Same Call, Different Accounts
By Glenn Kessler
Presidents of different countries talk to each other all the time, but sometimes you get a rare glimpse of how each side characterizes the call differently. That was the case today concerning a call between President Obama and French President Nicolas Sarkozy.
Both sides said that the conversation concerned climate change and Iran's nuclear ambitions. But the White House left out key details that the French wanted to emphasize.
The French version of call noted they "agreed to step up consultations" on reaching a climate change deal before a key meeting in Copenhagen; the White House only said they "discussed strategies."
And on Iran, the French version said they hoped for "decisive progress" on talks with Iran and that Iran's cooperation would be "assessed" by the end of the year. The White House left out any mention of deadlines and simply noted they "discussed the need to continue a unified international approach" on Iran.
Neither account says who placed the call.
Below are the full texts of the two statements, first by the White House and then from France.
Readout of the President's call with French President Sarkozy:
The President and President Sarkozy had a friendly and productive call today as part of their ongoing consultations on shared U.S.-French strategic priorities. The two leaders discussed strategies to confront the threat of climate change and committed to work together in the lead up to the Copenhagen summit.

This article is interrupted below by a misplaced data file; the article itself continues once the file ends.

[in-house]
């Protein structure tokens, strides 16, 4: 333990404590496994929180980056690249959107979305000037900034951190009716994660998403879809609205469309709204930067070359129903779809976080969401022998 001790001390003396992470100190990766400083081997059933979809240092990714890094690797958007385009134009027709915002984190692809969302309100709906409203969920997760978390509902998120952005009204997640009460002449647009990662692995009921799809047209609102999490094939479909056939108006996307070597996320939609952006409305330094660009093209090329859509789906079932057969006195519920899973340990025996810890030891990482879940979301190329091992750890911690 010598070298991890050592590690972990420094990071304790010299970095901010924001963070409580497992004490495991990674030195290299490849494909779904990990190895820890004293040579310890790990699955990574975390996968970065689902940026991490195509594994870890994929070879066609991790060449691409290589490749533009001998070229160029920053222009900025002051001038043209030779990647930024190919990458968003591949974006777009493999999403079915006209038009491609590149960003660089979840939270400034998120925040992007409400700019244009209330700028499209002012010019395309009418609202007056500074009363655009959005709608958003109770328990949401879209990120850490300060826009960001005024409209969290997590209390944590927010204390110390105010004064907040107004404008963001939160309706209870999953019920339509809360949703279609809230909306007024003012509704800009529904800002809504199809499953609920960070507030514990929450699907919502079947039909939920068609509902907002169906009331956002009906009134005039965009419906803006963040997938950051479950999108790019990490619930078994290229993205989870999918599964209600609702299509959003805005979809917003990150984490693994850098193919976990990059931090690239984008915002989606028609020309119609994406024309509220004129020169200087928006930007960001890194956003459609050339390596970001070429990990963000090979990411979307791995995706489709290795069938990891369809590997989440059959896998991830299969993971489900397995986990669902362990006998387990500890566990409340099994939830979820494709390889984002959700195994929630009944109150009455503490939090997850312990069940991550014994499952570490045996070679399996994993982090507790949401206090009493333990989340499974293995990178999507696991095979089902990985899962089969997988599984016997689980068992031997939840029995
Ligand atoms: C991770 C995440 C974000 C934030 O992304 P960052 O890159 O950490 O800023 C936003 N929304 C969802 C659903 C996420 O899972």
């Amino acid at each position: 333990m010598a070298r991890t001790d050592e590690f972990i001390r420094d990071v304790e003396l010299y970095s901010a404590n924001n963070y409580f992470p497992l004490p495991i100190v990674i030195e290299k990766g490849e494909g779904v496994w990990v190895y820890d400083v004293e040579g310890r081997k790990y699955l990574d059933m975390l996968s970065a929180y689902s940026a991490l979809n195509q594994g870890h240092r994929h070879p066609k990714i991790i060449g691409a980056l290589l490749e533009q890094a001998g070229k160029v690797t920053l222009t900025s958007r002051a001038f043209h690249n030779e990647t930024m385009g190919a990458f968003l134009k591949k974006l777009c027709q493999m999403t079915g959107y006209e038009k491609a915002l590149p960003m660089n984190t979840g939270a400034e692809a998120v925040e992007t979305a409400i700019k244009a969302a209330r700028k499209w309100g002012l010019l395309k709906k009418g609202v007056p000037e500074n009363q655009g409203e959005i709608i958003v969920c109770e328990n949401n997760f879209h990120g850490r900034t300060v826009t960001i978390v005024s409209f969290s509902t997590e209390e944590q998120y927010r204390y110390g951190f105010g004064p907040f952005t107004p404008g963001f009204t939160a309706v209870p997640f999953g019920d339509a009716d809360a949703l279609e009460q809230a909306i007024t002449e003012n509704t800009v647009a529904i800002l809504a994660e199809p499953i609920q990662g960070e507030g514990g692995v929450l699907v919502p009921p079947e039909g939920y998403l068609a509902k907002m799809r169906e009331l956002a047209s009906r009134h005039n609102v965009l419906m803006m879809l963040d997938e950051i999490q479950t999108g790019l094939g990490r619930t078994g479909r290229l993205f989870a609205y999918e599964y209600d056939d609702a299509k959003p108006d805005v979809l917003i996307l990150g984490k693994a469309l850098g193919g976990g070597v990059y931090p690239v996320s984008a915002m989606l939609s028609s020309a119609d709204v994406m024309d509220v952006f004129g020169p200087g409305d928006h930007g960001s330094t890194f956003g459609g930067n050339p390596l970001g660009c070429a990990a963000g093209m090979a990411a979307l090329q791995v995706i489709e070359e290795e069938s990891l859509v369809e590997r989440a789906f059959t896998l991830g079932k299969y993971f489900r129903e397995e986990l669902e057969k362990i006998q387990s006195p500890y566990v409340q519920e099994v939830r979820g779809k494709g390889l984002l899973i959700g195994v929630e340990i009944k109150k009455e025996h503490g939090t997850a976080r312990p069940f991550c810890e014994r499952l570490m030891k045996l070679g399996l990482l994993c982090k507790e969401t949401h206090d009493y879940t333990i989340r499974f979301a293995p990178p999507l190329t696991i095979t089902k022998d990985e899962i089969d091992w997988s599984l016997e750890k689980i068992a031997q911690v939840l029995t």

The President and the President Sarkozy also discussed the need to continue a unified international approach to address Iran's nuclear ambitions. The President appreciates the leadership of President Sarkozy on these and other issues on our shared strategic agenda.
The President of the Republic spoke by phone this evening with the American President, Barack Obama, about the negotiations under way on climate change ahead of the Copenhagen Conference at the end of the year, and the upcoming dates in the dialogue conducted by the Six with Iran.
With respect to climate, the two Presidents agreed to step up consultations between France, the European Union and the United States in order to contribute to the success of the Copenhagen Summit.
As for Iran, the two Presidents expressed the hope that reviving the dialogue will lead to decisive progress in the coming weeks in accordance with Iran's international obligations, and noted that Iranian cooperation will be assessed by the end of the year.
Web Politics Editor
October 14, 2009; 8:48 PM ET
Categories: Foggy Bottom
Save & Share: Previous: How Passing Health-Care Reform Could Change the Political Landscape
Next: Courting Seniors, Cont'd
The comments to this entry are closed.